Voice Quality: Listener Identification of Speaker Gender and Ethnicity
Dr. Sonja Trent-Brown, Hope College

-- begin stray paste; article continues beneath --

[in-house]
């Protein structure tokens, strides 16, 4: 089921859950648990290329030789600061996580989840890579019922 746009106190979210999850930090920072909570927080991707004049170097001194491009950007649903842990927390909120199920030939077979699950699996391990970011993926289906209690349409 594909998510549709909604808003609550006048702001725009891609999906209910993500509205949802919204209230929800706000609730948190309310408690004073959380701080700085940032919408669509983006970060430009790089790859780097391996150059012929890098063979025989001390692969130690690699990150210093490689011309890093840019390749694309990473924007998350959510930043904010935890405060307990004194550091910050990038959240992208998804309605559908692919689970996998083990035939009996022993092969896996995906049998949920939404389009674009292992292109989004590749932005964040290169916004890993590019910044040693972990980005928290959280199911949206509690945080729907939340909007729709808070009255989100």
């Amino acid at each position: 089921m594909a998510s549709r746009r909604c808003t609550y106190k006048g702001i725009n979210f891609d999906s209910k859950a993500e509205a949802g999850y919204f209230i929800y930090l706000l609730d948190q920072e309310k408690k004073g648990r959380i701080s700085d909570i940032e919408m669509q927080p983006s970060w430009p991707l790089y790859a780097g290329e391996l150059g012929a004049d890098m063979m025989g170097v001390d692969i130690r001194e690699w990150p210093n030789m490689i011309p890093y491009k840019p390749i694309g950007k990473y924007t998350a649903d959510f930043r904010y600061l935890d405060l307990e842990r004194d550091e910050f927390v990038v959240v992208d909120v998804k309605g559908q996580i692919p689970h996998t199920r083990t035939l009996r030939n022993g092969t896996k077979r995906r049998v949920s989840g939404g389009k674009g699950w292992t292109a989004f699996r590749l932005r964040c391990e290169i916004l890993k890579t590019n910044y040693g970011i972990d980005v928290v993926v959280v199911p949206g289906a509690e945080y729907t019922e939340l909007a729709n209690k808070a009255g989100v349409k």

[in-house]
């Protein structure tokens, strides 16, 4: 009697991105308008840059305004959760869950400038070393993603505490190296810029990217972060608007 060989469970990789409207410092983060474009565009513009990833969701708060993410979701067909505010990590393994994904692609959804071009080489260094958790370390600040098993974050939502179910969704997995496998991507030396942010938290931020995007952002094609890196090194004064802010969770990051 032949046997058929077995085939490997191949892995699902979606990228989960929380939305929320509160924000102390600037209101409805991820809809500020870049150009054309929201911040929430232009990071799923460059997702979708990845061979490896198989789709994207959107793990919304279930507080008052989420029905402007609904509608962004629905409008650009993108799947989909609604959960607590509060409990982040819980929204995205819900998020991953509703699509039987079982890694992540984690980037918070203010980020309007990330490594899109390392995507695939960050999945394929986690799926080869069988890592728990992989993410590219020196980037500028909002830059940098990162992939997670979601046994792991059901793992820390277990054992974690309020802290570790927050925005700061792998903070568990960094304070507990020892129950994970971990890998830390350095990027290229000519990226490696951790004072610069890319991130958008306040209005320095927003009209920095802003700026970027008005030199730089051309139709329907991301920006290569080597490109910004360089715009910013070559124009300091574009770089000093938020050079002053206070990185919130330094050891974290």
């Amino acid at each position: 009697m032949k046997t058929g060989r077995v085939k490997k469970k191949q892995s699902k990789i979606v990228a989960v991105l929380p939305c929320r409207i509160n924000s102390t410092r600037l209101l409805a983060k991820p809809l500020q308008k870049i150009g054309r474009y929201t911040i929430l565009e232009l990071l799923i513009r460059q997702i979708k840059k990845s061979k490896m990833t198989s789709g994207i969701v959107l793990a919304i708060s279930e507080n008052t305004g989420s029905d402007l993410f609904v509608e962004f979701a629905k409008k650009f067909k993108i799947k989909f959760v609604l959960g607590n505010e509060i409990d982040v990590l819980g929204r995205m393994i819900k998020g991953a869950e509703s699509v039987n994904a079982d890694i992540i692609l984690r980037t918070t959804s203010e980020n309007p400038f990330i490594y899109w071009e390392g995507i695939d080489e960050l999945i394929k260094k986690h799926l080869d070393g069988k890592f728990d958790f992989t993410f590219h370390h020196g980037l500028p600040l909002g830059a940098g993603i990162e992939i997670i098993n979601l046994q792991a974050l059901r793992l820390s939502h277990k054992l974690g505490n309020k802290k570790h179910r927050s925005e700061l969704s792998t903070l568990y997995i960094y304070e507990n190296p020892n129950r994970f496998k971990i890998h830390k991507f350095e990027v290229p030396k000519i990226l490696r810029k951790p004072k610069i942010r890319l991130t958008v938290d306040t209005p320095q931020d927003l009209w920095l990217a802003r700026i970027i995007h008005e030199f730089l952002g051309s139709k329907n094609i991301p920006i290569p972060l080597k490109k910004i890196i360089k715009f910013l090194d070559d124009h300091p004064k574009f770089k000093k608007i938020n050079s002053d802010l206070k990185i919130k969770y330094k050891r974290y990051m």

Consider the phenomenon in which one hears a voice on the radio or speaks to an unknown individual on the telephone. Although unseen, we often create a mental image of the person to whom we are speaking is the person male or female, tall or short, thin or muscular? If we were to meet the person at a later point in time, we might find that our perceptions were right on target, or, conversely, off the mark. Still, the fact that we are able to create an image at all suggests that there is information available in the auditory signal that we access to perceptually interpret and identify speaker characteristics. African American and European American male and female listeners identified speaker gender and ethnicity and rated their confidence in their responses. Listener reaction time was also measured for both the identification responses and for the confidence ratings. Data were analyzed for the effects of both speaker and listener characteristics. Overall, European American male speakers were the most accurately identified and African American female speakers were the least accurately identified. Listener gender was significant for European American listeners (female listeners were more accurate) but not for African American listeners, which may suggest that ethnicity has greater salience for the African American listeners. There were significant differences for identification reaction time and for rating reaction time with respect to both speaker gender and speaker ethnicity. Significant effects were also found for the median confidence ratings across experimental conditions. These findings have implications for teachers of diverse students, linguistic profiling, telephone interviewing, forensic applications, vocal training and voice therapy, computerized or synthetic speech applications and for the fields of psycholinguistics and psychoacoustics.
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